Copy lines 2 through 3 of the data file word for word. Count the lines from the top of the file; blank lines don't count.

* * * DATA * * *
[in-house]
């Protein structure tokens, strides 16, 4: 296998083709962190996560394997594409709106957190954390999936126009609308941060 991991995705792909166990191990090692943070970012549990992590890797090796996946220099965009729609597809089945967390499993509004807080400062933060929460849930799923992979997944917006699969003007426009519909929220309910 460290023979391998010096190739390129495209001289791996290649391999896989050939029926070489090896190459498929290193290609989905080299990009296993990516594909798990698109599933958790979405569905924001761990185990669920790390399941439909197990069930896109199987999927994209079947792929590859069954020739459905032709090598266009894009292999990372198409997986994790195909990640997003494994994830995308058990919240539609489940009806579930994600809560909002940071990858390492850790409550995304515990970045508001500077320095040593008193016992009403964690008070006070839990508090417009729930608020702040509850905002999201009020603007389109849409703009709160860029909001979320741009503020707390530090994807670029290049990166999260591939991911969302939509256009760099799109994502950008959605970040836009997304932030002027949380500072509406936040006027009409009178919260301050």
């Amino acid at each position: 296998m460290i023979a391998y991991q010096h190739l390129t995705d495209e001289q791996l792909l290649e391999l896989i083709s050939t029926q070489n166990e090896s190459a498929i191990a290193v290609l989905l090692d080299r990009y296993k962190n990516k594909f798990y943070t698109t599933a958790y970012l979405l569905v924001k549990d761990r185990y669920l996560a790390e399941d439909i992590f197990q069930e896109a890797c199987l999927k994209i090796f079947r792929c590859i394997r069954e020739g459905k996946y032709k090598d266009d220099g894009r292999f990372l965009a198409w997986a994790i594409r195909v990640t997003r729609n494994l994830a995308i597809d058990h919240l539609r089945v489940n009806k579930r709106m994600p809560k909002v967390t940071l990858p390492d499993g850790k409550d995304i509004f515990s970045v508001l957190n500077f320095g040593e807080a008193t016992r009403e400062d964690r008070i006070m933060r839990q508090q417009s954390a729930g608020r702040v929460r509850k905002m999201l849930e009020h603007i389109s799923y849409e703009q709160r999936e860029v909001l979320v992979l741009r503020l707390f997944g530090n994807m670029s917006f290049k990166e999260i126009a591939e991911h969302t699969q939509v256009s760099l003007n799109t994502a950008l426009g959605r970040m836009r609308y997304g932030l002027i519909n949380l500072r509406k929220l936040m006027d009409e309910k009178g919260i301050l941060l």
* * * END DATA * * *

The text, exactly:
């Protein structure tokens, strides 16, 4: 296998083709962190996560394997594409709106957190954390999936126009609308941060 991991995705792909166990191990090692943070970012549990992590890797090796996946220099965009729609597809089945967390499993509004807080400062933060929460849930799923992979997944917006699969003007426009519909929220309910 460290023979391998010096190739390129495209001289791996290649391999896989050939029926070489090896190459498929290193290609989905080299990009296993990516594909798990698109599933958790979405569905924001761990185990669920790390399941439909197990069930896109199987999927994209079947792929590859069954020739459905032709090598266009894009292999990372198409997986994790195909990640997003494994994830995308058990919240539609489940009806579930994600809560909002940071990858390492850790409550995304515990970045508001500077320095040593008193016992009403964690008070006070839990508090417009729930608020702040509850905002999201009020603007389109849409703009709160860029909001979320741009503020707390530090994807670029290049990166999260591939991911969302939509256009760099799109994502950008959605970040836009997304932030002027949380500072509406936040006027009409009178919260301050």
């Amino acid at each position: 296998m460290i023979a391998y991991q010096h190739l390129t995705d495209e001289q791996l792909l290649e391999l896989i083709s050939t029926q070489n166990e090896s190459a498929i191990a290193v290609l989905l090692d080299r990009y296993k962190n990516k594909f798990y943070t698109t599933a958790y970012l979405l569905v924001k549990d761990r185990y669920l996560a790390e399941d439909i992590f197990q069930e896109a890797c199987l999927k994209i090796f079947r792929c590859i394997r069954e020739g459905k996946y032709k090598d266009d220099g894009r292999f990372l965009a198409w997986a994790i594409r195909v990640t997003r729609n494994l994830a995308i597809d058990h919240l539609r089945v489940n009806k579930r709106m994600p809560k909002v967390t940071l990858p390492d499993g850790k409550d995304i509004f515990s970045v508001l957190n500077f320095g040593e807080a008193t016992r009403e400062d964690r008070i006070m933060r839990q508090q417009s954390a729930g608020r702040v929460r509850k905002m999201l849930e009020h603007i389109s799923y849409e703009q709160r999936e860029v909001l979320v992979l741009r503020l707390f997944g530090n994807m670029s917006f290049k990166e999260i126009a591939e991911h969302t699969q939509v256009s760099l003007n799109t994502a950008l426009g959605r970040m836009r609308y997304g932030l002027i519909n949380l500072r509406k929220l936040m006027d009409e309910k009178g919260i301050l941060l």